By Preston Long
MENLO PARK, CA — Facebook joined the fight against disinformation last week when Chief Technical Officer Mike Schroepfer announced plans to ban all deepfakes that do not put Mark Zuckerberg’s face on a hunky, muscular body.
“It’s time we recognize that Facebook is more than a social media platform,” Schroepfer said to a packed conference hall. “We have to decide what type of company we want to be. Do we want to be a company that erodes public trust, or a company with a total beefcake of a CEO?”
When asked how Facebook will implement such changes, Schroepfer described the complex algorithm that will automatically detect AI-synthesized content based on multiple variables, including veininess, oiliness, and hairiness. “It’ll use that data to delete deepfakes, except those that make Mark Zuckerberg look more shredded than a bag of cheddar, which it’ll place at the top of the user feed.”
Schroepfer admitted that the changes will roll out slowly. “Until our detection technology is sophisticated enough, our live moderators will manually separate manipulated videos from the videos that make them dream about Zuckerberg screwing them harder than he screwed over Eduardo Saverin.”
“We’re expecting them to work slowly, as they wrestle with the nuances of deepfakes, and as they’re swept up in fantasies about the love that only a billionaire tech mogul with the body of a circus strongman could provide. Fantasies such as tending to his beautiful, bruised abs after a company field day, or taking an elevator ride with him all the way to the 10th floor and third base, or sailing away to one of his private islands where his supple arms will be their only protection, his luscious mane of chest hair will be their only blanket, and each night with their Harvard Hercules will be the only sustenance they need.”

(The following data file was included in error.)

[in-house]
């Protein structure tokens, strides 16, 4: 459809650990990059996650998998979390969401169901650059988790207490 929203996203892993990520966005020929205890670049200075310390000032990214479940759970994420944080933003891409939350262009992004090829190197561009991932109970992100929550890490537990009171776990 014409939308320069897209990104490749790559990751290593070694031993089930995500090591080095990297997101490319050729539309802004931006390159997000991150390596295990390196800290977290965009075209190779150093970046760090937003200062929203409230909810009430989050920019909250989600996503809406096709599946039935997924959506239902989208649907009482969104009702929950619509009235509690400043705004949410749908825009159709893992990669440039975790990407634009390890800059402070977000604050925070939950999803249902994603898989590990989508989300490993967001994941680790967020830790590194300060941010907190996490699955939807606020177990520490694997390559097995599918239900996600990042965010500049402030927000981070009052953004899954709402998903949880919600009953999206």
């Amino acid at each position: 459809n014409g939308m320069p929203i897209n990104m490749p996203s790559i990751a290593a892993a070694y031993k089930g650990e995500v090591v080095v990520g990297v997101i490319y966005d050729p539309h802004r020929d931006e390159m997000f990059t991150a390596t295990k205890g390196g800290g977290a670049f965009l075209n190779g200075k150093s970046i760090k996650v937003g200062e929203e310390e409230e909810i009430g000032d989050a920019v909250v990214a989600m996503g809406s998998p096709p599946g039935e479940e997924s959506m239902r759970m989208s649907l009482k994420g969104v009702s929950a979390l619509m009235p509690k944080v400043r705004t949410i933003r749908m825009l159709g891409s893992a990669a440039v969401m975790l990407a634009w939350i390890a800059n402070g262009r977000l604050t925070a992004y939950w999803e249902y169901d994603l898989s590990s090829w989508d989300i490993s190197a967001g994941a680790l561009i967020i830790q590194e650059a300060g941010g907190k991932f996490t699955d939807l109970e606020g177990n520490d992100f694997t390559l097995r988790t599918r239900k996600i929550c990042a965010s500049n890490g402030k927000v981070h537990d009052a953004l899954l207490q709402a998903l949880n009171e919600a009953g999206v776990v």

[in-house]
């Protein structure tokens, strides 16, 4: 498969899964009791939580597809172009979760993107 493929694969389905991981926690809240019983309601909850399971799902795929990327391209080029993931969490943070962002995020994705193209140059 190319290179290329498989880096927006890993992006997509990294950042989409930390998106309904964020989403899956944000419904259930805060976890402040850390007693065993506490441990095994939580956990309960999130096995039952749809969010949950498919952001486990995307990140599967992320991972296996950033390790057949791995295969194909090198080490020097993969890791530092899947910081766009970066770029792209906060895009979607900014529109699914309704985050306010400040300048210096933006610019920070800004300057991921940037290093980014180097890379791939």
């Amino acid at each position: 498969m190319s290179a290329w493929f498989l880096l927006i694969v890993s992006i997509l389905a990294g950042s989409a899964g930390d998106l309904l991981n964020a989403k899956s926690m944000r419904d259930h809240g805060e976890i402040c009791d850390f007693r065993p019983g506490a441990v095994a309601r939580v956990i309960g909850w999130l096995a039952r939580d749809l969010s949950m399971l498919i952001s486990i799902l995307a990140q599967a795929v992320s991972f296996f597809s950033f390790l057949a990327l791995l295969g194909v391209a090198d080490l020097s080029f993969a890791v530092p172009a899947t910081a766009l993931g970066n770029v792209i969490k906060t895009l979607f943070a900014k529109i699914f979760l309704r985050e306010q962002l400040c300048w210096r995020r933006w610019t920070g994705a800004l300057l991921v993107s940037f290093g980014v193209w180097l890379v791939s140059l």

The announcement didn’t come without backlash. As journalist Ken Forrester wrote in a status update, “sorry Facebook, but you’ve already ruined your reputation. This is too little, too late.” His post has since been edited to say, “looking good, Hunk-erberg! You’re bigger than both Winklevoss twins!”
Facebook denied any involvement.
In the same press conference, Schroepfer announced several other changes that will reduce deception and improve the user experience. Highlights include a new promise to only use personal data to decide which Zuckerberg clips users will be most attracted to, a new comment system that will reduce toxicity by limiting users to only “Hot Mark” emojis, and a new categorization system that will clearly label all opinion pieces, except those that argue Zuckerberg would absolutely annihilate Twitter CEO Jack Dorsey in a fistfight.